Columbia University's Justice-in-Education Initiative Awarded Renewed Support from The Andrew W. Mellon Foundation


April 17, 2018 — Columbia University has received an award renewal of $1.7 million from The Andrew W. Mellon Foundation for three years of support to the Justice-in-Education Initiative. This Initiative, a collaboration of the Heyman Center for the Humanities and the Center for Justice, provides educational opportunities for incarcerated and formerly incarcerated persons. It has become a model for other universities seeking collaboration to increase educational opportunities for the incarcerated and for students returning home from prison.

Over the past three years, the Justice-in-Education Initiative has provided more than two dozen college courses in nearby correctional facilities (Sing Sing, Taconic, Bedford Hills, and Metropolitan Detention Center) and has offered more than thirty students returning home from prison the opportunity to continue their education at Columbia. The work of faculty and students in the Initiative has also helped to incorporate issues of justice into the University’s curriculum.

The Initiative has developed under the direction of Geraldine Downey, Professor of Psychology and Director of the Center for Justice, and Eileen Gillooly, Executive Director of the Society of Fellows and Heyman Center for the Humanities.

“The grant renewal will extend these programs to impact more individuals and communities, increasing educational support for incarcerated students and those re-entering society from prison,” said Downey. “The Mellon Foundation is ensuring the Initiative’s longevity at Columbia.”

“In providing access to education, Columbia fulfills its mission to advance knowledge and learning,” said University President Lee C. Bollinger. “The Justice-in-Education Initiative aligns with one of the major priorities of The Columbia Commitment campaign—Just Societies—as it seeks to renew and embolden efforts to build an equitable, inclusive world, starting here on Columbia’s campus.”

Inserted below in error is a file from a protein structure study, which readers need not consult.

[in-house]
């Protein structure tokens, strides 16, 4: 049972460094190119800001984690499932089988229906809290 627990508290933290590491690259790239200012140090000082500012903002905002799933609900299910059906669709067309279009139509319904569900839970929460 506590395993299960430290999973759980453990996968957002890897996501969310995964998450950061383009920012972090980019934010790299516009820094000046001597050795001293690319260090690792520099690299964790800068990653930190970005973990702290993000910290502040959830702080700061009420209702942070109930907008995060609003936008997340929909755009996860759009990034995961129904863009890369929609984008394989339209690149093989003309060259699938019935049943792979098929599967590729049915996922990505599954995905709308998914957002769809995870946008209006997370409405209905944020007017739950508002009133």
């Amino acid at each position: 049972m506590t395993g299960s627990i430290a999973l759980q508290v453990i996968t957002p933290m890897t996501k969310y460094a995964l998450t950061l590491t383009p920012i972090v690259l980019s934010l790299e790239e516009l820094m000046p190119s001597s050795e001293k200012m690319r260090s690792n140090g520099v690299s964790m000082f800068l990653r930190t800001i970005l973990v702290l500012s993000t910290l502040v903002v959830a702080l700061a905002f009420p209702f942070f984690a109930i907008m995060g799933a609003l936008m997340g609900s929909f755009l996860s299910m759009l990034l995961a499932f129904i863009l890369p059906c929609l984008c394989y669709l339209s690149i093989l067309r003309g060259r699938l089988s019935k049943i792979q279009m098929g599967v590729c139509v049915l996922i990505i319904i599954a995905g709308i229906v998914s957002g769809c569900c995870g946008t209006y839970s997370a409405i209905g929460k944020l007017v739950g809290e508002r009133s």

About Columbia University

Among the world’s leading research universities, Columbia University in the City of New York seeks to advance the frontiers of scholarship and foster a community engaged in complex issues of our time through teaching, research, patient care, and public service. The University is comprised of 16 undergraduate, graduate, and professional schools, and four affiliated colleges and seminaries in Manhattan, and a wide variety of research institutes and global centers around the world. More than 40,000 students, award-winning faculty, and professional staff define the University’s values and commitment to pursuing knowledge and educating engaged citizens.


About The Andrew W. Mellon Foundation

The Andrew W. Mellon Foundation endeavors to strengthen, promote, and, where necessary, defend the contributions of the humanities and the arts to human flourishing and to the wellbeing of diverse and democratic societies. To this end, we support exemplary institutions of higher education and culture as they renew and provide access to an invaluable heritage of ambitious, path-breaking work.